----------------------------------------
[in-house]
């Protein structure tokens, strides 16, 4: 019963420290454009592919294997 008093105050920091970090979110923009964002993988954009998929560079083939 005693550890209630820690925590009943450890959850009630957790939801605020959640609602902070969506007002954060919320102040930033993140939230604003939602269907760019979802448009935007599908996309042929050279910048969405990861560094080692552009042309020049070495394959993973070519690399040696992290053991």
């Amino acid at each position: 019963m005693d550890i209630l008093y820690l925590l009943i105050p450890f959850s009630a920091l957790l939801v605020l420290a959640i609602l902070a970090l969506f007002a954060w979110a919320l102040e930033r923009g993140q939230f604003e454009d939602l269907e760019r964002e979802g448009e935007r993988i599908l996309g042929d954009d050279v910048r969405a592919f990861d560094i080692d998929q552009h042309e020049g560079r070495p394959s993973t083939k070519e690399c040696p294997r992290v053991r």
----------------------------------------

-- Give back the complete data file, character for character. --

[in-house]
């Protein structure tokens, strides 16, 4: 019963420290454009592919294997 008093105050920091970090979110923009964002993988954009998929560079083939 005693550890209630820690925590009943450890959850009630957790939801605020959640609602902070969506007002954060919320102040930033993140939230604003939602269907760019979802448009935007599908996309042929050279910048969405990861560094080692552009042309020049070495394959993973070519690399040696992290053991």
């Amino acid at each position: 019963m005693d550890i209630l008093y820690l925590l009943i105050p450890f959850s009630a920091l957790l939801v605020l420290a959640i609602l902070a970090l969506f007002a954060w979110a919320l102040e930033r923009g993140q939230f604003e454009d939602l269907e760019r964002e979802g448009e935007r993988i599908l996309g042929d954009d050279v910048r969405a592919f990861d560094i080692d998929q552009h042309e020049g560079r070495p394959s993973t083939k070519e690399c040696p294997r992290v053991r």